The Comedy Hour introduced fresh talent -- from inhouse future stars Pat Paulsen and Mason Williams to such emerging rock groups as Buffalo Springfield, Jefferson Airplane, and the Who -- while making room for veteran stars from movies, TV, even vaudeville. On one show, Kate Smith shared billing with Simon and Garfunkel. Another show featured Mel Torme, Don Knotts, and Ravi Shankar. Musicians came on not to perform their old or current hits, but to unveil new ones -- a bold departure from established practice. The Beatles even provided the brothers with a US exclusive -- the videotaped premiere of "Hey Jude" -- and in the middle of the Smothers Brothers' battles with the CBS censors, George Harrison showed up in 1968 as a surprise guest to offer moral support. "Whether you can say it or not," Harrison urged them on the air, "keep trying to say it." And they did. First, individual words and phrases that CBS found objectionable were cut from skits after rehearsals or edited out of the final master tape. Then entire segments were cut because of their political, social, or anti-establishment messages.
For every battle the Smothers Brothers won, CBS sought and got revenge. When The Smothers Brothers Comedy Hour wanted to open its third season by having Harry Belafonte singing "Don't Stop the Carnival" against a backdrop reel of violent outbursts filmed in and around that summer's Democratic National Convention, CBS not only cut the number completely, but added insult to injury by replacing it with a five-minute campaign ad from Republican presidential nominee Richard M. Nixon.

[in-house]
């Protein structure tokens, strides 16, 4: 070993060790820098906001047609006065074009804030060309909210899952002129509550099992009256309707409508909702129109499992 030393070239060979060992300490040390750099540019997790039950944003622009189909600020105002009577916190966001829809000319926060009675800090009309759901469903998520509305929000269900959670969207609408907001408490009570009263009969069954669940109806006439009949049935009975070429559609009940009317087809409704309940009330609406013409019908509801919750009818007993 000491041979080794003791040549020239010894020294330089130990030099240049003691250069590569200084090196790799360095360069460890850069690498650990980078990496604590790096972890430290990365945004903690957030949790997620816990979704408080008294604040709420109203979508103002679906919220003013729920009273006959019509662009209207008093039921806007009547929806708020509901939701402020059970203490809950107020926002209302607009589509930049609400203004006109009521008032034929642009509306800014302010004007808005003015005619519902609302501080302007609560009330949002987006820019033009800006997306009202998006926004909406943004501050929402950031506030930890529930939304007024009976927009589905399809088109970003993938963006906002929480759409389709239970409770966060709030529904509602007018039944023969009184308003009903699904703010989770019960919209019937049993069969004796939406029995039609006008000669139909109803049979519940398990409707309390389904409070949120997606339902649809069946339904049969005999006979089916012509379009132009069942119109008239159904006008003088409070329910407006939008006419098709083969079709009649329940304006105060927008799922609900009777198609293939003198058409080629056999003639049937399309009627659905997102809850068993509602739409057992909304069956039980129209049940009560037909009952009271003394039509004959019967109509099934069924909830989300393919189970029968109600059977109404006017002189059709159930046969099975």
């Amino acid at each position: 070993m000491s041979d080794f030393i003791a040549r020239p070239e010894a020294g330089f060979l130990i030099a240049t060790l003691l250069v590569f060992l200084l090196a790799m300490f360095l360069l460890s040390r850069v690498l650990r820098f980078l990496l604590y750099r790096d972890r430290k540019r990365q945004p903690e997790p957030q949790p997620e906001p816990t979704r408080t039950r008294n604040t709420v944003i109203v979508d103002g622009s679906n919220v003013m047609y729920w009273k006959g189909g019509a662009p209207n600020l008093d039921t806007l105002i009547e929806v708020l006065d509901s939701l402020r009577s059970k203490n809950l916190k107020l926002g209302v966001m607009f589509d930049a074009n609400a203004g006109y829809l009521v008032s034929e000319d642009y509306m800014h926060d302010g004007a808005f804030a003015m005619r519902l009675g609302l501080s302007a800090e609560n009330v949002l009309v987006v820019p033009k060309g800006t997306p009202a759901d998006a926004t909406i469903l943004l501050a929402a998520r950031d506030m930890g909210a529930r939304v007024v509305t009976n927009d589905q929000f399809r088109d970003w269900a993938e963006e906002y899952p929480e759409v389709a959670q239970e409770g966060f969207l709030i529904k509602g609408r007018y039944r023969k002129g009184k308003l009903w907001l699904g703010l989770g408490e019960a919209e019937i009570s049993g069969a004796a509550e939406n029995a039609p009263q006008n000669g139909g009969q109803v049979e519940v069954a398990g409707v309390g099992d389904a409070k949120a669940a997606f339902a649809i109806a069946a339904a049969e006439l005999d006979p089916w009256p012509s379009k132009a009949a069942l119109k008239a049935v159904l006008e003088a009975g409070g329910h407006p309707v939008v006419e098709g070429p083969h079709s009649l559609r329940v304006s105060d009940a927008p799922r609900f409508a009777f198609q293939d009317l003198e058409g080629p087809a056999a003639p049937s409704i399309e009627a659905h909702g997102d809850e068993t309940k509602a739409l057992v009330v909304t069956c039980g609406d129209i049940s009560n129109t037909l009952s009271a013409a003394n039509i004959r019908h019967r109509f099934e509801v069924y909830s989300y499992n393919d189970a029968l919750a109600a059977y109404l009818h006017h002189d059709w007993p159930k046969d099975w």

Politics, and politicians, play a big part in the story of The Smothers Brothers Comedy Hour. Even though the show poked fun at President Johnson and criticized his Vietnam War policies, LBJ's daughters were fervent fans. Yet more than once the chief executive of the United States called CBS Chairman William S. Paley to exert pressure on the Smothers Brothers. The Smothers Brothers Comedy Hour even ran its own candidate for president, Pat Paulsen, whose tongue-in-cheek campaign was a brilliant deconstruction of the 1968 presidential race. Paulsen had become popular delivering fake editorials on the show, such as the one in support of network censorship ("The Bill of Rights says nothing about Freedom of Hearing," he told viewers, adding, "This, of course, takes a lot of the fun out of Freedom of Speech"). Paulsen moved effortlessly onto the actual campaign trail, where real candidates such as Robert F. Kennedy got and played with the joke, and the show hired a former California gubernatorial campaign manager to offer behind-the-scenes advice.